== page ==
Outbreaks across the U.S. have forced officials to declare emergencies. Why are we starting to see the rise of these outbreaks? It dates back to the anti-vax movement.
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Some Google employees were warned that a worker diagnosed with measles visited the company’s Silicon Valley headquarters earlier this month, according to a report.
David Kaye, a staff doctor, sent an email last week alerting some employees that the worker had been at the office at 1295 Charleston Rd. on April 4, BuzzFeed News reported. Kaye said the health department wanted the company to share the measles advisory but added that the email is “just a precaution,” according to BuzzFeed.
The email did not go to all Google employees, and the source who provided it to BuzzFeed told the outlet they believed it went only to those who worked in the building on Charleston Road.
The County of Santa Clara Public Health Department confirmed that someone with measles visited the Google campus.
“This case is not connected to previous cases in Santa Clara County, and there is no additional risk to the public,” according to a statement from the health department.
When alerted to a suspected case of measles, the department conducts an investigation to identify individuals who might have come into contact with the contagious person, trace each place where the individual might have spent time, and then tries to identify people who might have been exposed in those places, the statement explained.
The Centers for Disease Control and Prevention said 555 cases have been confirmed in 20 states in 2019, the second-highest total since measles was declared eliminated in the USA in 2000.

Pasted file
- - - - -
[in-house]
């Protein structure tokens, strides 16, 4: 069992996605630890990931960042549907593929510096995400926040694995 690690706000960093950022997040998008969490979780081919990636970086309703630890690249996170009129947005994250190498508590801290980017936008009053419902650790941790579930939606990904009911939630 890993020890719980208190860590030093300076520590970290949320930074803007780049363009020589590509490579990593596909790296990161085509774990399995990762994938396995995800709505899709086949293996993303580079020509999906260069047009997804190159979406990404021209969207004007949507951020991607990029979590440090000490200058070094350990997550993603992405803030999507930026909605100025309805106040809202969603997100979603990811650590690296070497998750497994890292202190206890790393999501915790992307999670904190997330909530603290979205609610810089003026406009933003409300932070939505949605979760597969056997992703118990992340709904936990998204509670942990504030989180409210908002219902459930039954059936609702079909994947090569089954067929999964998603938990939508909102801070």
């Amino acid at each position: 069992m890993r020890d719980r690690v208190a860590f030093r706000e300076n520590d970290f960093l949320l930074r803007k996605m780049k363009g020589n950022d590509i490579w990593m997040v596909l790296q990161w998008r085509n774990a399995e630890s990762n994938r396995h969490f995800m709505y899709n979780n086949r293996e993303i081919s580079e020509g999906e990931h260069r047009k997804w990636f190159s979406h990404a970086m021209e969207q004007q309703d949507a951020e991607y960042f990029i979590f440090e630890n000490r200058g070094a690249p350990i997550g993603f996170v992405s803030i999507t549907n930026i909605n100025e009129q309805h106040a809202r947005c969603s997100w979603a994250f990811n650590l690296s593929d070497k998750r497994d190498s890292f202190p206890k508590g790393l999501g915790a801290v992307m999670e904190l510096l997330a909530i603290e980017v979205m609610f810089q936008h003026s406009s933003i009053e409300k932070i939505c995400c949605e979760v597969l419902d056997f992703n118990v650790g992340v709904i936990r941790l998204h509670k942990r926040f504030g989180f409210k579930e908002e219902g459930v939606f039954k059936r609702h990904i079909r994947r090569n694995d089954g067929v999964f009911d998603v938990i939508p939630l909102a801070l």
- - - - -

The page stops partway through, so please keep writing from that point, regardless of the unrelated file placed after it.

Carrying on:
The surge has been fueled in part by the anti-vaccination movement – most people who contract measles have not been vaccinated, the CDC said. Measles is so contagious that if one person has the disease, up to 90% of the people close to that person will become infected if they are not immune, the CDC warned.
Google’s video streaming platform YouTube has come under fire recently for allowing ads to play during videos on channels that promote anti-vaccine agendas. The ads were removed, but not before angering advertisers who were unaware that their ads ran alongside anti-vaccination videos.
“We have strict policies that govern what videos we allow ads to appear on, and videos that promote anti-vaccination content have been and remain a violation of our longstanding harmful or dangerous advertising policy. We enforce these policies vigorously, and if we find a video that violates them we immediately take action and remove ads,” YouTube said in a statement.
Contributing: John Bacon and Sonja Haller, USA TODAY
Follow N’dea Yancey-Bragg on Twitter: @NdeaYanceyBragg
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